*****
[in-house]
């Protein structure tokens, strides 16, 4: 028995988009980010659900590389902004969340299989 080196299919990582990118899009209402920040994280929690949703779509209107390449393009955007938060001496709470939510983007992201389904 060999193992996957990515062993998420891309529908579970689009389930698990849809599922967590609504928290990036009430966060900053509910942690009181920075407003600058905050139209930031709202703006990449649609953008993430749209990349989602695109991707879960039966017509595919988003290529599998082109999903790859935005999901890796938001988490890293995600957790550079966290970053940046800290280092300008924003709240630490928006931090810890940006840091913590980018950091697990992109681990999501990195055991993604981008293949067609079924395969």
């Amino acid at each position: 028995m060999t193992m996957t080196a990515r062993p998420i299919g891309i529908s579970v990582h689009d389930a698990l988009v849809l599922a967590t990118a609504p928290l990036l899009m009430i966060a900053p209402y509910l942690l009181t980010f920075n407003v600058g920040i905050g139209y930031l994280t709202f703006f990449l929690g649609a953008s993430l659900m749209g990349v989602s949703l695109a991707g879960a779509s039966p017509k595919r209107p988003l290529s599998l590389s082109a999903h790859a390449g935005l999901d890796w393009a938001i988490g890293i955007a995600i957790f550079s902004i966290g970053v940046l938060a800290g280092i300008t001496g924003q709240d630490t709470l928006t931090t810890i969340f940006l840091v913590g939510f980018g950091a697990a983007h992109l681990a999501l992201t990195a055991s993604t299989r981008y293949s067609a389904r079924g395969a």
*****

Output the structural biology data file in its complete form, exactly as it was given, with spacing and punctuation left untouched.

[in-house]
């Protein structure tokens, strides 16, 4: 028995988009980010659900590389902004969340299989 080196299919990582990118899009209402920040994280929690949703779509209107390449393009955007938060001496709470939510983007992201389904 060999193992996957990515062993998420891309529908579970689009389930698990849809599922967590609504928290990036009430966060900053509910942690009181920075407003600058905050139209930031709202703006990449649609953008993430749209990349989602695109991707879960039966017509595919988003290529599998082109999903790859935005999901890796938001988490890293995600957790550079966290970053940046800290280092300008924003709240630490928006931090810890940006840091913590980018950091697990992109681990999501990195055991993604981008293949067609079924395969």
């Amino acid at each position: 028995m060999t193992m996957t080196a990515r062993p998420i299919g891309i529908s579970v990582h689009d389930a698990l988009v849809l599922a967590t990118a609504p928290l990036l899009m009430i966060a900053p209402y509910l942690l009181t980010f920075n407003v600058g920040i905050g139209y930031l994280t709202f703006f990449l929690g649609a953008s993430l659900m749209g990349v989602s949703l695109a991707g879960a779509s039966p017509k595919r209107p988003l290529s599998l590389s082109a999903h790859a390449g935005l999901d890796w393009a938001i988490g890293i955007a995600i957790f550079s902004i966290g970053v940046l938060a800290g280092i300008t001496g924003q709240d630490t709470l928006t931090t810890i969340f940006l840091v913590g939510f980018g950091a697990a983007h992109l681990a999501l992201t990195a055991s993604t299989r981008y293949s067609a389904r079924g395969a």